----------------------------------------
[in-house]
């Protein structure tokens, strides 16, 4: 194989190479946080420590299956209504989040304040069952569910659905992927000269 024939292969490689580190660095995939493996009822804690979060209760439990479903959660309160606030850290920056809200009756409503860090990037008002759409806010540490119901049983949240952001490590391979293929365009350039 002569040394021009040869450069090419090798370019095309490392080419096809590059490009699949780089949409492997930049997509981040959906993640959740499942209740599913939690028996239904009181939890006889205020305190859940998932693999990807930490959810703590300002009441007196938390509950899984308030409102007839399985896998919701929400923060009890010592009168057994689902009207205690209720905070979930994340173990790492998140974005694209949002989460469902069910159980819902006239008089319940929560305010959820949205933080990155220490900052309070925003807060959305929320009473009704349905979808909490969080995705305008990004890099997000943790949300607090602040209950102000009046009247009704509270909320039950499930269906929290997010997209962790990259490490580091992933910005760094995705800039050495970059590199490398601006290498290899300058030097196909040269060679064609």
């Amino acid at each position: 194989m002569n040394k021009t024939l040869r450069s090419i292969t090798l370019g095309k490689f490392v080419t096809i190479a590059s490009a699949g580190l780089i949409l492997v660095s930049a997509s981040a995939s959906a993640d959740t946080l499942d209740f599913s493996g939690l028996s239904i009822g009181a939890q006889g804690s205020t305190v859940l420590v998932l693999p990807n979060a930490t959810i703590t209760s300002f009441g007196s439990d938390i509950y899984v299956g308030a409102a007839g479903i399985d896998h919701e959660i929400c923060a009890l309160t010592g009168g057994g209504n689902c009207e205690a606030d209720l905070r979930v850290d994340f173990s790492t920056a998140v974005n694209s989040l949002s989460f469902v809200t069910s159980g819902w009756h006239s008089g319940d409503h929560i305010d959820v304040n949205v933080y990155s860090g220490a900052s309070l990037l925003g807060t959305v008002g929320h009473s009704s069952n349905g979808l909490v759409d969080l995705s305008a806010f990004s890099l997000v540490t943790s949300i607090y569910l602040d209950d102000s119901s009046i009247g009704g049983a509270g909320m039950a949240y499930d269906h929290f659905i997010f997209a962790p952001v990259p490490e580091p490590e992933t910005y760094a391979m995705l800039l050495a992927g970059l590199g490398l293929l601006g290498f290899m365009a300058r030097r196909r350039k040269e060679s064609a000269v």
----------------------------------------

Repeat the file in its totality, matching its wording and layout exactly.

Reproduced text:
[in-house]
């Protein structure tokens, strides 16, 4: 194989190479946080420590299956209504989040304040069952569910659905992927000269 024939292969490689580190660095995939493996009822804690979060209760439990479903959660309160606030850290920056809200009756409503860090990037008002759409806010540490119901049983949240952001490590391979293929365009350039 002569040394021009040869450069090419090798370019095309490392080419096809590059490009699949780089949409492997930049997509981040959906993640959740499942209740599913939690028996239904009181939890006889205020305190859940998932693999990807930490959810703590300002009441007196938390509950899984308030409102007839399985896998919701929400923060009890010592009168057994689902009207205690209720905070979930994340173990790492998140974005694209949002989460469902069910159980819902006239008089319940929560305010959820949205933080990155220490900052309070925003807060959305929320009473009704349905979808909490969080995705305008990004890099997000943790949300607090602040209950102000009046009247009704509270909320039950499930269906929290997010997209962790990259490490580091992933910005760094995705800039050495970059590199490398601006290498290899300058030097196909040269060679064609």
């Amino acid at each position: 194989m002569n040394k021009t024939l040869r450069s090419i292969t090798l370019g095309k490689f490392v080419t096809i190479a590059s490009a699949g580190l780089i949409l492997v660095s930049a997509s981040a995939s959906a993640d959740t946080l499942d209740f599913s493996g939690l028996s239904i009822g009181a939890q006889g804690s205020t305190v859940l420590v998932l693999p990807n979060a930490t959810i703590t209760s300002f009441g007196s439990d938390i509950y899984v299956g308030a409102a007839g479903i399985d896998h919701e959660i929400c923060a009890l309160t010592g009168g057994g209504n689902c009207e205690a606030d209720l905070r979930v850290d994340f173990s790492t920056a998140v974005n694209s989040l949002s989460f469902v809200t069910s159980g819902w009756h006239s008089g319940d409503h929560i305010d959820v304040n949205v933080y990155s860090g220490a900052s309070l990037l925003g807060t959305v008002g929320h009473s009704s069952n349905g979808l909490v759409d969080l995705s305008a806010f990004s890099l997000v540490t943790s949300i607090y569910l602040d209950d102000s119901s009046i009247g009704g049983a509270g909320m039950a949240y499930d269906h929290f659905i997010f997209a962790p952001v990259p490490e580091p490590e992933t910005y760094a391979m995705l800039l050495a992927g970059l590199g490398l293929l601006g290498f290899m365009a300058r030097r196909r350039k040269e060679s064609a000269v």